The looming black wall is composed of dark hateful words that trap and obscure the color contributed by the diverse mix of people in this wonderful country (represented in the center). Overall, I was trying to depict the power of words through this piece and how they can be forces for good or evil. Though I think the piece provides a powerful visual, it was really too fragile to try to submit for shows in other places. It also would have been very difficult to take with me to Virginia. So I've decided to repurpose components in a quilt to submit for the Threads of Resistance show.
I have found a background fabric that I think will work, but I can't decide on the layout. These are the two I am considering:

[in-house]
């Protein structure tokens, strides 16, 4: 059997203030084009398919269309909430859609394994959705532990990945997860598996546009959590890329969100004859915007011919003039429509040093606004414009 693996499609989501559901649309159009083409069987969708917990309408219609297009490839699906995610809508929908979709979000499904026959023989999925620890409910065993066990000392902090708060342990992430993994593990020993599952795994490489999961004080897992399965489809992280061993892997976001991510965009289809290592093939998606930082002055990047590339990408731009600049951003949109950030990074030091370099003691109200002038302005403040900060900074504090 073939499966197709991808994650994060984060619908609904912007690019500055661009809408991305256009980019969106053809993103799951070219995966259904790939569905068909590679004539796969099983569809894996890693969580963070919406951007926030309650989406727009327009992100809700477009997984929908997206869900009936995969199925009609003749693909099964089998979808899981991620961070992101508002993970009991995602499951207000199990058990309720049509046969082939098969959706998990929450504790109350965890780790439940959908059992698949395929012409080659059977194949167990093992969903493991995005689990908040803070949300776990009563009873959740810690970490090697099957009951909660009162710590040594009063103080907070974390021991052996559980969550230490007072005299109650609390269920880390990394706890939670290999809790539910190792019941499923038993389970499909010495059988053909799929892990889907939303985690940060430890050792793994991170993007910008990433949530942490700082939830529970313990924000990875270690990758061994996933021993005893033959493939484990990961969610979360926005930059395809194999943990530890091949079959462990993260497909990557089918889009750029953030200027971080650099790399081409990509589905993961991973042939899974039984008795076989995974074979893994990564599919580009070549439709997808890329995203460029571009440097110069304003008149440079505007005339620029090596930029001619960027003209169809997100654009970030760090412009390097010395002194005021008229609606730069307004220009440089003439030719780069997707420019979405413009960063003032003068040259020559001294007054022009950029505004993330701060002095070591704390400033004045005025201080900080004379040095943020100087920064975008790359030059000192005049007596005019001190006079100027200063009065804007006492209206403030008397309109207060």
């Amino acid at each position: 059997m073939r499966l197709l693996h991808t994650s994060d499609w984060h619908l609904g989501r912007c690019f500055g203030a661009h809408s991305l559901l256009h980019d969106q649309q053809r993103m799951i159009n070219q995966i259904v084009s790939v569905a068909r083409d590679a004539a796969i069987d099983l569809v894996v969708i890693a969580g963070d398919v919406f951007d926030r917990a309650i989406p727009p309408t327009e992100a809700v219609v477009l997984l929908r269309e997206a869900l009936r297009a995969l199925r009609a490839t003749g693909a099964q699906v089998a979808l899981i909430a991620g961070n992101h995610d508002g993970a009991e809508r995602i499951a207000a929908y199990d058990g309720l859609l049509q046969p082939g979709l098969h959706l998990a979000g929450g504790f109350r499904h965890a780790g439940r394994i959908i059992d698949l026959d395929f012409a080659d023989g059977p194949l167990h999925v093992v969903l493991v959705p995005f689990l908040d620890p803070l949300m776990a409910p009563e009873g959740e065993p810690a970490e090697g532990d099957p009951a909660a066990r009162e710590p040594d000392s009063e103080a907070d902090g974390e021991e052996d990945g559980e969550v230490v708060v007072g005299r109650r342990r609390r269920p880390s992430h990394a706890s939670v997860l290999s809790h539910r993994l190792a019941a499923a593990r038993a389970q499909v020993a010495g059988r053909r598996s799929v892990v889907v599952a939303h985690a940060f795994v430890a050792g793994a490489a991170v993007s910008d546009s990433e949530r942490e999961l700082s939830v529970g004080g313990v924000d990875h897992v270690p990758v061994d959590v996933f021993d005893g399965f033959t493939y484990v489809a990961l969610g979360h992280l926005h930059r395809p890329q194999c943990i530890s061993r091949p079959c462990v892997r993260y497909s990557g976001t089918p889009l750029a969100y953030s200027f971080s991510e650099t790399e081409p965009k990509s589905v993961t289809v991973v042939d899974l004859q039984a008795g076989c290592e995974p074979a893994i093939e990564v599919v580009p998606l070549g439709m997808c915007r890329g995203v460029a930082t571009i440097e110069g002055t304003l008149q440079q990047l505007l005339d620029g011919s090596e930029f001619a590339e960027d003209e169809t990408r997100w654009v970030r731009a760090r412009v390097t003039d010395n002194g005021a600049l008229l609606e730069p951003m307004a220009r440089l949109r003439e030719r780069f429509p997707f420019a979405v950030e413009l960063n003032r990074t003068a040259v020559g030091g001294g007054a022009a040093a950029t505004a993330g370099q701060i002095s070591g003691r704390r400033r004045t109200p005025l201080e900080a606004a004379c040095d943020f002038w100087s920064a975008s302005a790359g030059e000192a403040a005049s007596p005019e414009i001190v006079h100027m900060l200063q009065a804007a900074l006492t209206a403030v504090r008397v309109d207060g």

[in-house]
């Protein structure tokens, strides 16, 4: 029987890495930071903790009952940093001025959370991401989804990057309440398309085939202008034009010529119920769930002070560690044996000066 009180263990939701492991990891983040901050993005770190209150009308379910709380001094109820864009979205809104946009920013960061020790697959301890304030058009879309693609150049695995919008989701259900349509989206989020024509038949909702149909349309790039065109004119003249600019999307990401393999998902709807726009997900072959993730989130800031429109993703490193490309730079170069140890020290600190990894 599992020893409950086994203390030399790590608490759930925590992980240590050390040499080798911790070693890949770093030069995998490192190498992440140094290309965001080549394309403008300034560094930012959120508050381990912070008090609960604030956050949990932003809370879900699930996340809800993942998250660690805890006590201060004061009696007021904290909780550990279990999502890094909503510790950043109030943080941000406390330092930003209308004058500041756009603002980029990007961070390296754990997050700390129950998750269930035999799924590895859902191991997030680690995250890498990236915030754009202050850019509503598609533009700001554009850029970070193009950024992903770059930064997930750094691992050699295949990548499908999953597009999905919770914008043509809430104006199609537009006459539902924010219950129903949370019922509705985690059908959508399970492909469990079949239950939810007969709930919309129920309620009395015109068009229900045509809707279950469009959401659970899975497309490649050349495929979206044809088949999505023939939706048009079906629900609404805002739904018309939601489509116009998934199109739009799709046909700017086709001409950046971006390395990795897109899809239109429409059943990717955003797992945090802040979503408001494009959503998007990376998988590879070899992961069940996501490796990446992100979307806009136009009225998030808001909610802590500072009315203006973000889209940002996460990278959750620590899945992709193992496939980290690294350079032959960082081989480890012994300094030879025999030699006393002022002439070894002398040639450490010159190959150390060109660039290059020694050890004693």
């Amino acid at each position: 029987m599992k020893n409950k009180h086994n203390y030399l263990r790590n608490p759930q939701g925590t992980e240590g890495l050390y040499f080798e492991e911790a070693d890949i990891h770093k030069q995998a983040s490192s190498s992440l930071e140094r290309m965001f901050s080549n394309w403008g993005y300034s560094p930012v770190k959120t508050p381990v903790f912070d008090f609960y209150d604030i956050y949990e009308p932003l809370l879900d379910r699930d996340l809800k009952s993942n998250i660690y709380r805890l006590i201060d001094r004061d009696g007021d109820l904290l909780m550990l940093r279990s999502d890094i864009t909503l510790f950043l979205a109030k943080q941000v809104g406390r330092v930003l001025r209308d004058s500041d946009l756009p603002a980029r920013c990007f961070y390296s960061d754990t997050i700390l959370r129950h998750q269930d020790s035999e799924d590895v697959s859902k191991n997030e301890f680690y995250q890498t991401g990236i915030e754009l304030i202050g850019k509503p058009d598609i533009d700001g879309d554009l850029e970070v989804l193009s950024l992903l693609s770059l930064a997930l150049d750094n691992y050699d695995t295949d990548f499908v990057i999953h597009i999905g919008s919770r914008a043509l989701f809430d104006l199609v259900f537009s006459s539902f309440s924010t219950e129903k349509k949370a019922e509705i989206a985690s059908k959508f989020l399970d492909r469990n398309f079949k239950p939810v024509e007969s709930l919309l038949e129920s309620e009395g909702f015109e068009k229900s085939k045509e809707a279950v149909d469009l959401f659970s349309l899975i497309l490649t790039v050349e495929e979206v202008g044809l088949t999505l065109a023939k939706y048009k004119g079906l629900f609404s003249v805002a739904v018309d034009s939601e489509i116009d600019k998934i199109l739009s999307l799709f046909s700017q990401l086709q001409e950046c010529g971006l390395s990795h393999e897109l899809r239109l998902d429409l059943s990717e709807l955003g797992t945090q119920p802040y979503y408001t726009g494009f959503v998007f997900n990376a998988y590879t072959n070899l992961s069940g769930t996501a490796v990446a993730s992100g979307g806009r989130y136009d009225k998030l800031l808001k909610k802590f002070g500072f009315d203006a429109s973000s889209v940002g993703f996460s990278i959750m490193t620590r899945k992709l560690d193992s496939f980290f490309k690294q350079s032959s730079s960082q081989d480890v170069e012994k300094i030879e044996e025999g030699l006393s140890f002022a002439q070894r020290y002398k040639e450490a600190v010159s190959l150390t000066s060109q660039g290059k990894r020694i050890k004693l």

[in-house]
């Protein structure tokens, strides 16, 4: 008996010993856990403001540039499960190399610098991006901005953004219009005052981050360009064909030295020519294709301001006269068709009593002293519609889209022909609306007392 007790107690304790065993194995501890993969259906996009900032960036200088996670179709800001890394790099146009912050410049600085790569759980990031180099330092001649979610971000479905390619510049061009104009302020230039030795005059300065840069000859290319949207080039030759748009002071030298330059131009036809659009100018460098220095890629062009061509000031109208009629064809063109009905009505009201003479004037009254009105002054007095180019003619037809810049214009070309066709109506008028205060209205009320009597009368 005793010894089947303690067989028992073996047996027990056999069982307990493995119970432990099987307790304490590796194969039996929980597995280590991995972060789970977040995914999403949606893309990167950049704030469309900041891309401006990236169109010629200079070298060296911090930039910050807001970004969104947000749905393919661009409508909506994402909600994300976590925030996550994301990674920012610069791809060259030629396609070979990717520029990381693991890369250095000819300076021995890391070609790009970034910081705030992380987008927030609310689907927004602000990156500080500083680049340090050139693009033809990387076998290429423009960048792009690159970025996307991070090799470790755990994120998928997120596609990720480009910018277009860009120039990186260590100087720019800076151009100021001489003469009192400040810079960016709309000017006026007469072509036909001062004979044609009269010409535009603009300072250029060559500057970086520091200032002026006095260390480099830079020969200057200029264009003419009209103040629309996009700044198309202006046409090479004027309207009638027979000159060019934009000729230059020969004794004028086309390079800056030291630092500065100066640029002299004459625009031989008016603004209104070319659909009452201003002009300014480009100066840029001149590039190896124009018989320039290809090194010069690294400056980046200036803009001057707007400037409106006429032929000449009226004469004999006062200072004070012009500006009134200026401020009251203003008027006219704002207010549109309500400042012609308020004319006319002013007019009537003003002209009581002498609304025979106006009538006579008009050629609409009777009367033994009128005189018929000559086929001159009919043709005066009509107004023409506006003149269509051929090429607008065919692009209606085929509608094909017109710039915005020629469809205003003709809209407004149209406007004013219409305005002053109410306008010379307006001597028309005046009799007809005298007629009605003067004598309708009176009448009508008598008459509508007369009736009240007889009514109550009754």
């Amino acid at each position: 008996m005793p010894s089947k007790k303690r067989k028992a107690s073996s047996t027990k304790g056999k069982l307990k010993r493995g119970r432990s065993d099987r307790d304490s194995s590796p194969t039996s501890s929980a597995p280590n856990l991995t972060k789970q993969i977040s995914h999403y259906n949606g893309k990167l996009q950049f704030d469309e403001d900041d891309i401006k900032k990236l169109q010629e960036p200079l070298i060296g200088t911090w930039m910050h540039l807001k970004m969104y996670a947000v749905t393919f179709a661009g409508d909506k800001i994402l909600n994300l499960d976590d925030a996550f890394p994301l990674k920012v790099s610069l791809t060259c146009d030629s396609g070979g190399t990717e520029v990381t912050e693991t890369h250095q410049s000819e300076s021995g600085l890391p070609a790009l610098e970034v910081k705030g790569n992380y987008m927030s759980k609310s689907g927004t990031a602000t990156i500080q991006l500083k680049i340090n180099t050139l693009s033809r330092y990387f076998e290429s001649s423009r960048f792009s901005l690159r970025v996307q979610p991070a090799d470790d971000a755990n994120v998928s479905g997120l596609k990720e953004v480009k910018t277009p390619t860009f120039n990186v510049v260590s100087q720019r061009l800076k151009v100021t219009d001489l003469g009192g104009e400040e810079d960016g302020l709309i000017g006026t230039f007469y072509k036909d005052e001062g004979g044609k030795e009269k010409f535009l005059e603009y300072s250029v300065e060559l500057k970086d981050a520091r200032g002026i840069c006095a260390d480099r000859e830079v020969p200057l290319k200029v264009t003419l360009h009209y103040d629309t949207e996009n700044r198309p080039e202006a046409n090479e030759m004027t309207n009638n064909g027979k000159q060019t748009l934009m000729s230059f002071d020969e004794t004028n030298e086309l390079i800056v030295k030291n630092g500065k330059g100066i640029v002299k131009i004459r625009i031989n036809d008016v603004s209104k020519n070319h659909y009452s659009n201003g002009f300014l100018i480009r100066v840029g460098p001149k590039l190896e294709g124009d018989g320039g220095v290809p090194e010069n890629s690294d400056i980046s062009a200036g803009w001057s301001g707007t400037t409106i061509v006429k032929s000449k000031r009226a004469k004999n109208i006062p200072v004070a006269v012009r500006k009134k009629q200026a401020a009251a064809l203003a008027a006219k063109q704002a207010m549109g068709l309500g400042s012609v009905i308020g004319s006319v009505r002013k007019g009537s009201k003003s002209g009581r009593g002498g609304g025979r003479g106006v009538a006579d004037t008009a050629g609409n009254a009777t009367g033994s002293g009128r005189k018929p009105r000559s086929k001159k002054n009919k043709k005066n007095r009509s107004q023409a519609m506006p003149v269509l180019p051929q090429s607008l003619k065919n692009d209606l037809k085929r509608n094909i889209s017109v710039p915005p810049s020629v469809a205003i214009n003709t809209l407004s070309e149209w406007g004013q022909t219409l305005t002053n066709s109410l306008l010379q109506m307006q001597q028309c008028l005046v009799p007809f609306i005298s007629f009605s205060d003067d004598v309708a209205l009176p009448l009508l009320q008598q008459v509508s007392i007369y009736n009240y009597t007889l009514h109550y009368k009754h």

The one on the left more visually reflects the predominance of hateful language in so much of what we hear today. It sort of says "this is what's out there" these days. I think the one on the right represents more of the jumble of my feelings and what I hope for - with the dark words pushed to the back.
If I use the one on the left, I will want to add more words over the top to convey my concern and hopes. But I'm not too sure about how well I could make those stand out. Thoughts???
For almost 15 years Sonja and I have been Art Partners in one way or another. We started with a "paint-your-own-fabric" business in downtown Lowell in 2002. Four years later we moved that business to Western Avenue Studios about a mile away in a big textile mill building that was being converted to artist studios. The first years in that space we concentrated on selling fiber art supplies, conducting workshops and creating our art. After several years we gave up the supplies business to concentrate on making our own art.